The design of efficient vaccines for long-term protective immunity against pathogens represents an objective of utmost public health priority. In general, live attenuated vaccines are considered to be more effective than inactivated pathogens, yet potentially more reactogenic. Accordingly, inactivation protocols which do not compromise the pathogen’s ability to elicit protective immunity are highly beneficial. One of the sentinel mechanisms of the host innate immune system relies on the production of reactive nitrogen intermediates (RNI), which efficiently inactivate pathogens. Peroxynitrite (PN) is a prevalent RNI, assembled spontaneously upon the interaction of nitric oxide (NO) with superoxide. PN exerts its bactericidal effect by via the efficient oxidation of a broad range of biological molecules. Furthermore, the interaction of PN with proteins results in structural/chemical modifications, such as the oxidation of tryptophan, tyrosine, and cysteine residues, as well as the formation of carbonyl, dityrosine, and nitrotyrosine (NT). In addition to their role in innate immunity, these PN-mediated modifications of pathogen components may also augment the antigenicity of pathogen peptides and proteins, hence contributing to specific humoral responses. In the study reported here, a novel approach for vaccine development, consisting of pathogen inactivation by PN, combined with increased immunity of NT-containing peptides, is implemented as a proof-of-concept for vaccination against the intracellular pathogen Francisella tularensis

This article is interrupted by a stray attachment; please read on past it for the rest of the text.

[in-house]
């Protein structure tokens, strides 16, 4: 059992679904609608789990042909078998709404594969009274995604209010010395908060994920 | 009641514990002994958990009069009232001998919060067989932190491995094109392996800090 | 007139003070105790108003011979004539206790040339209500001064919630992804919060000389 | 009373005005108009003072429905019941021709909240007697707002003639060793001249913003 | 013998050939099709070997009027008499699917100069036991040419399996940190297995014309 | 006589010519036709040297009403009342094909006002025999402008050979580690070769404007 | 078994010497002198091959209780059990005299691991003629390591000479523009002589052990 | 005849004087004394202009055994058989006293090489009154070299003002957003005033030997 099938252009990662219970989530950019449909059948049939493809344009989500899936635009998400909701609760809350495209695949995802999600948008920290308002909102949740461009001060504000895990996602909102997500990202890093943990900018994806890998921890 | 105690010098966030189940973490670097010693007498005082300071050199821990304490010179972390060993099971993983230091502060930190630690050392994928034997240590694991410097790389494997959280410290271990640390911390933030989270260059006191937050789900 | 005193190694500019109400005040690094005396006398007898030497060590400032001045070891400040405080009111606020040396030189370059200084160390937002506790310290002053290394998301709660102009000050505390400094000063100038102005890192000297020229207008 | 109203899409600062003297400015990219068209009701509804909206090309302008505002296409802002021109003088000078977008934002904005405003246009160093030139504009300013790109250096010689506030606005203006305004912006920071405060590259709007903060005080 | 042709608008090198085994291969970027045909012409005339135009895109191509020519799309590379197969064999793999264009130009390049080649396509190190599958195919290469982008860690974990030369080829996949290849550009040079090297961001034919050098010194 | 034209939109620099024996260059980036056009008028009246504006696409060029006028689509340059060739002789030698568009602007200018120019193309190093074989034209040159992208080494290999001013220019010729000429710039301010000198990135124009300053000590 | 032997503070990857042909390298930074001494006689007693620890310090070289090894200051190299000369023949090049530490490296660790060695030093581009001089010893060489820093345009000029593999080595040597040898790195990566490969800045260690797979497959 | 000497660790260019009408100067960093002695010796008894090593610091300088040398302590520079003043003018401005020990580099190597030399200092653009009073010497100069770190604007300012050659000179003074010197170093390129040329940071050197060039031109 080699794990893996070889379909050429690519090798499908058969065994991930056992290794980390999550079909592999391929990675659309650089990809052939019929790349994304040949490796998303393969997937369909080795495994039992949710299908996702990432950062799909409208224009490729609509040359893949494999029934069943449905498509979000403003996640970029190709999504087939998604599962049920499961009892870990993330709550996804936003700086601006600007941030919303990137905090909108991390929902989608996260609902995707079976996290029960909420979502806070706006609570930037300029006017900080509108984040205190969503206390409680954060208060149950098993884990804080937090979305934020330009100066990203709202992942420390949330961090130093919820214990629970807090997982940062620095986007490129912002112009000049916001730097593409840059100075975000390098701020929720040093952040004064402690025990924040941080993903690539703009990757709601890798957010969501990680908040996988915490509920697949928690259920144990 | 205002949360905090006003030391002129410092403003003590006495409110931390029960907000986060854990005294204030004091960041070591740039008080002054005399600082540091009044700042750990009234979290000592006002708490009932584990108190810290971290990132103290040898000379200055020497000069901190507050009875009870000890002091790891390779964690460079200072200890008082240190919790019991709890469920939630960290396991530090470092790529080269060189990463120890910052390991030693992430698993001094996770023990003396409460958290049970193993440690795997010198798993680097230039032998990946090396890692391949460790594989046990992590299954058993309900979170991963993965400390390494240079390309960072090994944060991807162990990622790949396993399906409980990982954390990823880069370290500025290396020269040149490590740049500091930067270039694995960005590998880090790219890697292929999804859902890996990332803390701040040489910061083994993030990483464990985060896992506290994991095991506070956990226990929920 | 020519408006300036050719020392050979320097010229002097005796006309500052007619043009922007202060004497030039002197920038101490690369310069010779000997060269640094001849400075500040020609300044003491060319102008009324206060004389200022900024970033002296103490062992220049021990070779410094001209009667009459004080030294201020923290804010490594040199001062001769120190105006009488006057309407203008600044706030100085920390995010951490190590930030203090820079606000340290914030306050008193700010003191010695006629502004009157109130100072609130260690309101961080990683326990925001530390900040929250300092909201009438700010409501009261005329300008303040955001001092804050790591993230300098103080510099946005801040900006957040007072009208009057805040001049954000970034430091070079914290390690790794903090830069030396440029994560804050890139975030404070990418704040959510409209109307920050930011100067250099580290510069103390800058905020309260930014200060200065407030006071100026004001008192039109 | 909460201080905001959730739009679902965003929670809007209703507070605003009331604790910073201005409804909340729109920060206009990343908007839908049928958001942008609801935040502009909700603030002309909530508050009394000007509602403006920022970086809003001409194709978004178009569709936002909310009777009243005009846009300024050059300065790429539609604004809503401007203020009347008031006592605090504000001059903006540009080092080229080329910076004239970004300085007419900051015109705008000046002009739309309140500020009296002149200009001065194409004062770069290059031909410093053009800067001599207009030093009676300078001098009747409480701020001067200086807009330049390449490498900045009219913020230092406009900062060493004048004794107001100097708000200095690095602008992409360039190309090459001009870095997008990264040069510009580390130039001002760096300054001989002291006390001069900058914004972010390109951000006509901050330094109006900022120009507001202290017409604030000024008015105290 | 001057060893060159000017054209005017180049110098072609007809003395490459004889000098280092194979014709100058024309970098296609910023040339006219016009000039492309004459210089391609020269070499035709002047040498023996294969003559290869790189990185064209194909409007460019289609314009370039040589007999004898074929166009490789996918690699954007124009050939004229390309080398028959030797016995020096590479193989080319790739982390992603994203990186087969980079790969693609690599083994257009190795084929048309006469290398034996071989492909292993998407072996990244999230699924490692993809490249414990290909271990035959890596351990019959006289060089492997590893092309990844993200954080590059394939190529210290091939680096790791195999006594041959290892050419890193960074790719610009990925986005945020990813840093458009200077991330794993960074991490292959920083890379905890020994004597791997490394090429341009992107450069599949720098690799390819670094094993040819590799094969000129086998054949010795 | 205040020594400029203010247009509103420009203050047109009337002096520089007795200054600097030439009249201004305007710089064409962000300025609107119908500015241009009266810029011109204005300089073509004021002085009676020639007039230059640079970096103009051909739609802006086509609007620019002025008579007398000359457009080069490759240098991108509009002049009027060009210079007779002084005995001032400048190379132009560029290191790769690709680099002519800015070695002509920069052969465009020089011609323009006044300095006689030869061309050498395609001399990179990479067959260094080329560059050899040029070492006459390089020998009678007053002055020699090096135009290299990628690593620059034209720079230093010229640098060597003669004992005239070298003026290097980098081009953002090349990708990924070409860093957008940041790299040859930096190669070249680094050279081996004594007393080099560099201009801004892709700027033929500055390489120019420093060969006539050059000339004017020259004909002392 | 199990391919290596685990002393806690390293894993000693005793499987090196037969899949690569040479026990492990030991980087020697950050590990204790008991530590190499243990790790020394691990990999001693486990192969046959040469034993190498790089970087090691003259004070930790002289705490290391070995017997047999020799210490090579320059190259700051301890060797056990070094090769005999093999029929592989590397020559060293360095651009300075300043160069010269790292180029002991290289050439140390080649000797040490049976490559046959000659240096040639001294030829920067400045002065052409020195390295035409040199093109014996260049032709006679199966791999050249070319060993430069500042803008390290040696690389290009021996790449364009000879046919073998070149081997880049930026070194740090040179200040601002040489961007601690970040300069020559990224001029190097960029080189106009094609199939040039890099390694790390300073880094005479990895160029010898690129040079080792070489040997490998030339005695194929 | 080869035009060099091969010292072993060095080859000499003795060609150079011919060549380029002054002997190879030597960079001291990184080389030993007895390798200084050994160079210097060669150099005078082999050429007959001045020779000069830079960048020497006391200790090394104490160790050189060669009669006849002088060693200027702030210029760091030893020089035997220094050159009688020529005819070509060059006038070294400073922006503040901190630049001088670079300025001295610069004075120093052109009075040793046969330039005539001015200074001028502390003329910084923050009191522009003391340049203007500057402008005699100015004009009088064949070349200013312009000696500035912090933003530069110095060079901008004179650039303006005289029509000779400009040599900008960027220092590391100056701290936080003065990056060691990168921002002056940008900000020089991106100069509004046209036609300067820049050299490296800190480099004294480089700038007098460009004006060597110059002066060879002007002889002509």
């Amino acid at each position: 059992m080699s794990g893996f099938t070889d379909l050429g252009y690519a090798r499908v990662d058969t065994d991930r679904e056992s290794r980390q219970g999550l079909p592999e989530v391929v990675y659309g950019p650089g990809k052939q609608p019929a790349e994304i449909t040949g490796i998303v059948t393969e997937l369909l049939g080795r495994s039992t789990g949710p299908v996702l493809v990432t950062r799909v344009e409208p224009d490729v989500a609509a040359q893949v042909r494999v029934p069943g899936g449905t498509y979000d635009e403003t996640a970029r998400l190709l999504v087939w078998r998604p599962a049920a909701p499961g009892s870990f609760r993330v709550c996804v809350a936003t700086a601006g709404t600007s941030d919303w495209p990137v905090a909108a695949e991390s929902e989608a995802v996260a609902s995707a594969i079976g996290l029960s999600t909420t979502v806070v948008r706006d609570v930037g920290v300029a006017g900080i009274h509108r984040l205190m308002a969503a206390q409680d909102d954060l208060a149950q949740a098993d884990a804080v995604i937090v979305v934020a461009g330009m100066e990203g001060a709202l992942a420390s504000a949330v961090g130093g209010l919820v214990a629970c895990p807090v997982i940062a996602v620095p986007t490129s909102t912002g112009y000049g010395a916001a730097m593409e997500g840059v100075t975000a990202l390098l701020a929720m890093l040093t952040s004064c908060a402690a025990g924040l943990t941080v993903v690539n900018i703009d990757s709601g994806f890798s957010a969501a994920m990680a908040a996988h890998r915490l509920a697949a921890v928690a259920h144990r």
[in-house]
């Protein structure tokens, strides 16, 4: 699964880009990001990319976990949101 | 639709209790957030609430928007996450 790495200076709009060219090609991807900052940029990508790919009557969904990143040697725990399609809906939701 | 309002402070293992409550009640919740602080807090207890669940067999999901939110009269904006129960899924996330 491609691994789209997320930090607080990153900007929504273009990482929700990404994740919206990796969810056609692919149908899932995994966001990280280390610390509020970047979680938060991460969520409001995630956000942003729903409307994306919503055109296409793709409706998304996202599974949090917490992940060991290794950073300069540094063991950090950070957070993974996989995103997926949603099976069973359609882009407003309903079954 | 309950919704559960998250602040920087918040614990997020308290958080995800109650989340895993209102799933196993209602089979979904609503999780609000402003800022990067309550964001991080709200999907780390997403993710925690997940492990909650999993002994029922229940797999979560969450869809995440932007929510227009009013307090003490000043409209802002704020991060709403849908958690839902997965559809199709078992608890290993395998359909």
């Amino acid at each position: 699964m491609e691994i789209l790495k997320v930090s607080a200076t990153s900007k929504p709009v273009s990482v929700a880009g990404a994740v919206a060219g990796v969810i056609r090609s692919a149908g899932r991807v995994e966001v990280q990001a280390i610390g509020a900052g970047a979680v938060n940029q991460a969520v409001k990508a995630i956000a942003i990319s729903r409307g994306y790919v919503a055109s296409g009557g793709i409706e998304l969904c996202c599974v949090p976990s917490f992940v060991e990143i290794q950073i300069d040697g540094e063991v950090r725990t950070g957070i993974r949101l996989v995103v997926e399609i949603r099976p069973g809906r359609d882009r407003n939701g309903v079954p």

). In vivo experiments in a murine model of tularemia confirm that PN-inactivated F. tularensis
formulations may rapidly stimulate innate and adaptive immune cells, conferring efficient protection against a lethal challenge, superior to that elicited by bacteria inactivated by the widely used formalin treatment.
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